Steaks on the Cobb turn out very moist.

The steaks were very good. Because the Cobb grill doesn’t get extremely hot, it’s a gentle kind of grilling experience—both for the meat and the chef. The steak was plenty moist and very evenly cooked. There are no flare-ups with a Cobb. We missed some of the char flavor that comes from fat dripping on charcoal, so when I cooked up a rack of pork spare ribs next, I made sure to put some soaked applewood chips on top of the charcoal during cooking.

And that, my friends, turned out to be the secret to grilling meat on the Cobb. I coated the rack of ribs with Montreal steak rub after cutting it into 3 pieces (so it would fit on the circular 12″-diameter cooking surface). The applewood chips gave just the right amount of smoky flavor to the meat, and added a sweetness to the ribs that had all of us saying, “wow”. Honestly, they were the best ribs I’d ever had from a home grill, hands down. They were ready in a shade over an hour, and were moist and evenly cooked.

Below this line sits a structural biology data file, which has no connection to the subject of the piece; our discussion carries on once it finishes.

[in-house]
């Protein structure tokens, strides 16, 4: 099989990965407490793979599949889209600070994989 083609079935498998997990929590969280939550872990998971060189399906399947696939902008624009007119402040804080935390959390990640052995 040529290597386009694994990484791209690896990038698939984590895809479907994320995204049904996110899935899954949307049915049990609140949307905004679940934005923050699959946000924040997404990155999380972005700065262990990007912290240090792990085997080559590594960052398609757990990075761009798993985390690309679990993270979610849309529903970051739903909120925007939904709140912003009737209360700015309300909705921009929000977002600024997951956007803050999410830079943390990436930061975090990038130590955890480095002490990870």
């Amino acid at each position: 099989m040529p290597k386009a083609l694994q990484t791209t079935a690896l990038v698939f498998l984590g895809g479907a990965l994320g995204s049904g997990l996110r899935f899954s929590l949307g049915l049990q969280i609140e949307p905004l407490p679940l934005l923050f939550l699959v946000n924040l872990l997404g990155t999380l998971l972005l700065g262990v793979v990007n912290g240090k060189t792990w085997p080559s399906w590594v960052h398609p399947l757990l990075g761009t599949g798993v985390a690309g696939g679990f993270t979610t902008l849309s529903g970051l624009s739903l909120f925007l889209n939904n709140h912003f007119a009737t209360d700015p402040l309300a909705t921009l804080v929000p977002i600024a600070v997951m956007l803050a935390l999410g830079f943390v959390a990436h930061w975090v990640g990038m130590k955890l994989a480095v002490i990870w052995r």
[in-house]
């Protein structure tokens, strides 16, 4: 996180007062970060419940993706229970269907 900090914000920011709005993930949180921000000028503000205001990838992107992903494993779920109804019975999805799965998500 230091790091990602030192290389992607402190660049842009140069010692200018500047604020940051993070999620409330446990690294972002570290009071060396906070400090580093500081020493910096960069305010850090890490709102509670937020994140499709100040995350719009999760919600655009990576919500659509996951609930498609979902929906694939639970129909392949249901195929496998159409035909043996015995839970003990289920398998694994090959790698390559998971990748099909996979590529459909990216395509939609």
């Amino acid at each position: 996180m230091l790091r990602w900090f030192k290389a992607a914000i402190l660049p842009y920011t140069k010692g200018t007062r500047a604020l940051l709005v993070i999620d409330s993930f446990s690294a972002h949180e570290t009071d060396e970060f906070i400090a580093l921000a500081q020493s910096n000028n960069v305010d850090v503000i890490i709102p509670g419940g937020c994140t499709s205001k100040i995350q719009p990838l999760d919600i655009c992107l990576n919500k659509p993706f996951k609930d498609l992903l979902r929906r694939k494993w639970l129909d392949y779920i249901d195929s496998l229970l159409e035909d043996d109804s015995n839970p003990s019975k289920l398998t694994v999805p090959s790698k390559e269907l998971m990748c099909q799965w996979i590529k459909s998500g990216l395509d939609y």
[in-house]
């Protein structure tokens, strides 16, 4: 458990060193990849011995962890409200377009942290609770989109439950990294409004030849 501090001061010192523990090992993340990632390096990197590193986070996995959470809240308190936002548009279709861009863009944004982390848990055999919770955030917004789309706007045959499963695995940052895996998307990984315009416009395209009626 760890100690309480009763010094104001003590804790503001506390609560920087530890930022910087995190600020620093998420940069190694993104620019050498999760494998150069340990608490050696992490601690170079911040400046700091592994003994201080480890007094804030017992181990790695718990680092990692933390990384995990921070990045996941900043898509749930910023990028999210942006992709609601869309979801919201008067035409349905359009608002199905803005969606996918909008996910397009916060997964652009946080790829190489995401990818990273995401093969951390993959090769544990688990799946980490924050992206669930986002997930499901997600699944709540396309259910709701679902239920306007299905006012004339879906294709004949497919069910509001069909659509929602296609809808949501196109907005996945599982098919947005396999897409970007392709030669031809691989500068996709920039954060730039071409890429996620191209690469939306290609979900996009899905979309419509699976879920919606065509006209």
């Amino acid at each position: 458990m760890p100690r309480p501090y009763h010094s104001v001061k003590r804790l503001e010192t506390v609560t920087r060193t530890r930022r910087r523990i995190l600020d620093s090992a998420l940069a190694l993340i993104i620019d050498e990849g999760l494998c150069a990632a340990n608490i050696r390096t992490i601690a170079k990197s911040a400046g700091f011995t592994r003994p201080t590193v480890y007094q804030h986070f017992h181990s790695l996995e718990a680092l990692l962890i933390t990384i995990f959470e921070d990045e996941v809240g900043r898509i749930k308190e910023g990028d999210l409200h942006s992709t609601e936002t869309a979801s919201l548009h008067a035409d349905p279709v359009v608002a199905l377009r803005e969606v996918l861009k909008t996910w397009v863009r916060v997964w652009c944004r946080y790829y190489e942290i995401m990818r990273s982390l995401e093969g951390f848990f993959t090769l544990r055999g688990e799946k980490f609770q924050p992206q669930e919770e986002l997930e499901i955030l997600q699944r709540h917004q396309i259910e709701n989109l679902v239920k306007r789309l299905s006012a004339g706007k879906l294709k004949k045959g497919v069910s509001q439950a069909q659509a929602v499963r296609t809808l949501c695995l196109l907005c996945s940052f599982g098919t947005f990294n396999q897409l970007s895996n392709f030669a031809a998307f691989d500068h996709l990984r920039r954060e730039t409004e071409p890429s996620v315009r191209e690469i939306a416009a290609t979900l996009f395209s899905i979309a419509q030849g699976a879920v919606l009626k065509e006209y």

The outer surface stayed cool, even after cooking the steaks for an hour.

The Lokkii brique was another revelation. This company has a line of briquettes, briques, and other products that are organic and contain no petroleum-based accelerants, which surprised me because of how easy the brique was to light. And once lit, the fire spread quickly across the entire surface of the charcoal, which made me curious as to what the secret ingredient might be. The answer? Coal! There’s a smidgen of anthracite coal mixed into the brique to get it started. And the Lokkii briques I used had tons of cooking energy leftover long after I finished my hour of cooking. So you could do a much larger piece of meat, or cook a second round of grilled veggies as well as the meat. S’mores comes to mind…yum. Anyway, you can find Lokkii charcoal products for sale online. A package of four briques for the Cobb runs about $12.